As you work with employees to build their technical and interpersonal skills, keep the following tips in mind:
• Confirm past experience. When coaching employees on new skills, it’s important to build on existing knowledge. As you begin a coaching session, take the time to ask whether the associate has done that task or a similar activity before. This allows you to refer to employees’ past experience and avoid de-motivating associates by coaching them on things they already know how to do.
• Be clear. It’s important to explain the task in a logical order to avoid confusing the associate. Having a written procedure that lists steps in the order they must be completed can help when coaching technical skills.
• Look for signs of confusion. Some employees may try to save face by saying they understand an explanation, even when they don’t. Be sensitive to body language, facial expressions and vocal tone, which may indicate possible confusion more clearly than what the employee says.
• Be patient. As a coach, you need to be tolerant and patient. Different people learn at different speeds. Some associates will need the opportunity to practice more than once. Others will need you to explain or demonstrate the skill again.
Coaching Soft Skills
Soft skills are difficult to observe, quantify and measure—which can make them challenging to coach. And because soft skills are used in so many different situations, it’s impossible to prepare associates for every variation.
However, role-playing the most common scenarios will allow you to coach employees on these skills in a controlled environment. For example, you witness an employee having difficulty dealing with a demanding customer. Using role-playing and the four-step process, you can coach him on improving his customer service skills.
1. Explain. In this situation, you could start by explaining that listening to an unhappy customer lets her know that you care. Make sure the employee understands that customers tend to cool down once they believe they’re being heard, so letting them vent is a good first step.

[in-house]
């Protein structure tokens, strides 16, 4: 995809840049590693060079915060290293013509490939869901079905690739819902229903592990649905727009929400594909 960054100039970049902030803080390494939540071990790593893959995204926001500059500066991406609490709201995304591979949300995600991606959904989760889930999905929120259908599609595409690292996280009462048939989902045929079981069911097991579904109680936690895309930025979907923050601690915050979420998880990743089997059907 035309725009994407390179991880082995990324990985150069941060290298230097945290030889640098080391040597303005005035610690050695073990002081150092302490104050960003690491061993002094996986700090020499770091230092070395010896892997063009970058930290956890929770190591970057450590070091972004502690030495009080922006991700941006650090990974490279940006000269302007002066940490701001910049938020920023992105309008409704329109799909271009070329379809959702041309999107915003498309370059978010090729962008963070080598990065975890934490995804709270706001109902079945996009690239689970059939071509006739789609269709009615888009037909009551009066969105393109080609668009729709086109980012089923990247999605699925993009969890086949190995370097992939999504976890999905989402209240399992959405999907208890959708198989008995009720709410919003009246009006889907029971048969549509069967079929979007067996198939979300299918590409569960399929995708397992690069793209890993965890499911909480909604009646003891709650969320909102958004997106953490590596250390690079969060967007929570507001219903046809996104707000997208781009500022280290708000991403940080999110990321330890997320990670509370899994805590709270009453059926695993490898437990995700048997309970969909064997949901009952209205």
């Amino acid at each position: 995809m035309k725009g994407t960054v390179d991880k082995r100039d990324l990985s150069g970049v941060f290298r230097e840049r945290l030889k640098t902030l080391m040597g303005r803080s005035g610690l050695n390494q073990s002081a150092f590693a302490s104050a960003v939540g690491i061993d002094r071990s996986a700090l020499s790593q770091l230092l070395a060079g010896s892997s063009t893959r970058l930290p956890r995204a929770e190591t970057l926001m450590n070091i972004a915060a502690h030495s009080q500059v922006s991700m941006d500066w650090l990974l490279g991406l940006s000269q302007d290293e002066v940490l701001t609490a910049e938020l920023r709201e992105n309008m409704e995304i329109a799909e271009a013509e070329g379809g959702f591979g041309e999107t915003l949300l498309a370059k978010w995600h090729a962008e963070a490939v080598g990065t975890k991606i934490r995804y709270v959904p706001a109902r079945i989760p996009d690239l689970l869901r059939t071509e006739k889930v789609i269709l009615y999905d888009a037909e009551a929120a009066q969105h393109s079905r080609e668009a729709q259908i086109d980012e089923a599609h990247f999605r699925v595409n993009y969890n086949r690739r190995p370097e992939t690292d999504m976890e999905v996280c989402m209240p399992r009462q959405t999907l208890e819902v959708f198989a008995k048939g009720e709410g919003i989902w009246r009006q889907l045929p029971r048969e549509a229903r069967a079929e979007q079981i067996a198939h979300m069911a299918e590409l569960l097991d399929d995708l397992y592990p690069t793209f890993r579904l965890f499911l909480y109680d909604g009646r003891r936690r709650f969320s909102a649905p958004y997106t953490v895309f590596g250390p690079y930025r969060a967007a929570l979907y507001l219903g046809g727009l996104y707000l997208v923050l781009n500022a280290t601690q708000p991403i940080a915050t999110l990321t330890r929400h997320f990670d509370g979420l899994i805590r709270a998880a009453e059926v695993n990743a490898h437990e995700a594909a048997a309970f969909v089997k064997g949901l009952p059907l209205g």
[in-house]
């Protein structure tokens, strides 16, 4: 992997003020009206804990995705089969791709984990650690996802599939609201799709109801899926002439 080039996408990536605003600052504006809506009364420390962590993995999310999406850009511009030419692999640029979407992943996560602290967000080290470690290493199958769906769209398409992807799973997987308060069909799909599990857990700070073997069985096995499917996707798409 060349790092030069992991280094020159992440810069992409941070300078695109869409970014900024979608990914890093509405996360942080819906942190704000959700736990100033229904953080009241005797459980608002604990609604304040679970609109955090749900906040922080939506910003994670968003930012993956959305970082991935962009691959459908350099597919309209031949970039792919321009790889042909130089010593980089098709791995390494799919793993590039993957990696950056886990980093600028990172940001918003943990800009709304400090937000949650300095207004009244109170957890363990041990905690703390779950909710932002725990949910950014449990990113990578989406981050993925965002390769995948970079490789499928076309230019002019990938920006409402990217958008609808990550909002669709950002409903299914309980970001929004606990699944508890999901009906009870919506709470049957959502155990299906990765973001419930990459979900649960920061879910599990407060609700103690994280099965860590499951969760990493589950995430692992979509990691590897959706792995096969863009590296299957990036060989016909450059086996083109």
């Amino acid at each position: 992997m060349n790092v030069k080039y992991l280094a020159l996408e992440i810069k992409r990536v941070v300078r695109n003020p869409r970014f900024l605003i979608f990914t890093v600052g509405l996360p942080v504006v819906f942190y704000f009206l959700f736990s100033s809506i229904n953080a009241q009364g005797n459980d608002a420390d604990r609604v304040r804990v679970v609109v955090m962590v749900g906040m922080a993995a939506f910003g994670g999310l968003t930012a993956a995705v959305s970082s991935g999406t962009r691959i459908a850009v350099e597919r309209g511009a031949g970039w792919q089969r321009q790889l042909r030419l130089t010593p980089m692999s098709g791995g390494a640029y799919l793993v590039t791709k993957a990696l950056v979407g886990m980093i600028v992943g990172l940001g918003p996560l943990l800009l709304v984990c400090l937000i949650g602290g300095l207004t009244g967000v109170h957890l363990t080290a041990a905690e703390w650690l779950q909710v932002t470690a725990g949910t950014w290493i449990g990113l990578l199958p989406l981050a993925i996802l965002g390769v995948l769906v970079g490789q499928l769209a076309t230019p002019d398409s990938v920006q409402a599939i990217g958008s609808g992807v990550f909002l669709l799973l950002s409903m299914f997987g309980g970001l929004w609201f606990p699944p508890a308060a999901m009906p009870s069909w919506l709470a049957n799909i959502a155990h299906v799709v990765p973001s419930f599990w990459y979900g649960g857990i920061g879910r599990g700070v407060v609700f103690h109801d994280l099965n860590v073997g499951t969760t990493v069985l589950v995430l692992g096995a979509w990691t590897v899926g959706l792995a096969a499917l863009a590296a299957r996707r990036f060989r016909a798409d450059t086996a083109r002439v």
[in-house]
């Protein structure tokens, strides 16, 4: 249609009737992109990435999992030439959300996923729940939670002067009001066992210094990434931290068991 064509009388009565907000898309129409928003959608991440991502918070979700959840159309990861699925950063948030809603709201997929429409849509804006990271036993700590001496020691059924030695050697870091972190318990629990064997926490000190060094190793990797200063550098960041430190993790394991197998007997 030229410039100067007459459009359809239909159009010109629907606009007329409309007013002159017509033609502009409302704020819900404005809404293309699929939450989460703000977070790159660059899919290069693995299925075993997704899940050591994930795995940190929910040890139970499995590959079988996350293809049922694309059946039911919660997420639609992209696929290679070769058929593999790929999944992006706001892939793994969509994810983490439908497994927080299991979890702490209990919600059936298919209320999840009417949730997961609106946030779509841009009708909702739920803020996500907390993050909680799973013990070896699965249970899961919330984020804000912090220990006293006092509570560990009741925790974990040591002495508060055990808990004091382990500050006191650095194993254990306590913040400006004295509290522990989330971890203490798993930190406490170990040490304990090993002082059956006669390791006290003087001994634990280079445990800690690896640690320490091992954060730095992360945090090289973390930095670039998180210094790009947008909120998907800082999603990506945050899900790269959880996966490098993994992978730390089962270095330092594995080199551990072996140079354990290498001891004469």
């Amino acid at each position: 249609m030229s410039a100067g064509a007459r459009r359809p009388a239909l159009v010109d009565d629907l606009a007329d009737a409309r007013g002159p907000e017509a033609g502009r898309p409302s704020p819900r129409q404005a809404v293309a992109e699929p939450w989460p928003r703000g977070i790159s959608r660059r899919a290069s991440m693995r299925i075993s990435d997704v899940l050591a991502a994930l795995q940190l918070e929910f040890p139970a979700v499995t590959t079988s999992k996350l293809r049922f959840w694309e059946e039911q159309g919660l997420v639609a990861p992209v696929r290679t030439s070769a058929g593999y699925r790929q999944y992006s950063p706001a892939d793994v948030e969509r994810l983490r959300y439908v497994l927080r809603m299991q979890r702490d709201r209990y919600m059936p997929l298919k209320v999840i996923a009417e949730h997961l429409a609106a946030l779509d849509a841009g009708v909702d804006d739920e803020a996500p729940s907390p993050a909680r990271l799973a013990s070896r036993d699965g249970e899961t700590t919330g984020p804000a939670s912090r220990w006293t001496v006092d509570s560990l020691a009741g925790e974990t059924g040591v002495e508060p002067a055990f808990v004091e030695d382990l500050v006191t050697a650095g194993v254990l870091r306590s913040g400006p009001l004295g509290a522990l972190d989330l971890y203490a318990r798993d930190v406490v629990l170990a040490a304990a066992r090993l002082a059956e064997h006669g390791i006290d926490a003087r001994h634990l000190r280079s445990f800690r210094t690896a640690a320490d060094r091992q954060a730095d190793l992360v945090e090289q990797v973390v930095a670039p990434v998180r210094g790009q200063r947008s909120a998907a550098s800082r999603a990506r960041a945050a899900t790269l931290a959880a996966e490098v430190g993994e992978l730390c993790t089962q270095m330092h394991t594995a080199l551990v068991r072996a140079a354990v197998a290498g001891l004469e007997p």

Next, encourage the employee to apologize. Explain that even if the customer wasn’t angry about something the associate did, he represents the entire store and should apologize on the store’s behalf.
2. Demonstrate. To coach the employee on how to handle an unhappy customer, start by taking the role of the sales associate while having the employee play the part of the difficult customer. This allows you to demonstrate what to say, as well as the tone, body language and non-verbal signals that will help convince a customer that you genuinely care about her and her problem.
After running through the scenario explain what you did and why. This is also an opportunity to explain other things you might do in this situation to deliver exceptional customer service.
3. Practice. Next, run through the same scenario again so the associate can practice his customer service skills. This time, you play the role of the unhappy customer. Try to avoid repeating the exact language the employee used in Step , to more accurately reflect real world customer service.
4. Give feedback. Start by highlighting what the employee did well. Then identify areas that may need work and suggest how he might have done better.
Give specific examples: what he said (or did) and how it may have been interpreted (or misinterpreted).
For more complicated skills, it may make sense to have employees play both roles while you watch and take notes. No matter who’s involved, keep role-playing until the associate gets it right.
Your team’s and store’s success rely on helping employees build the skills they need to perform their current tasks and take on new responsibilities. This four-step process will make it easier to coach associates to develop both hard and soft skills. PB
Stephanie A. Kaplan is the director of online education for the Pet Industry Distributors Association. She manages PIDA’s free online training program, Pet Store Pro. Since it was first launched in 2008, more than 6,000 retailers have turned to Pet Store Pro for brand-neutral training on critical skills for associates, managers and owners. Pet Store Pro is free to qualified retailers; visit www.petstorepro.com to register and begin using the program.
This article was adapted from “Coaching & Motivating Employees,” one of 29 chapters available as part of Pet Store Pro’s online training. Lessons cover coaching techniques to build skills, clarify expectations, boost confidence, increase motivation, encourage flexibility and resolve conflict, as well as identifying employees’ coaching needs.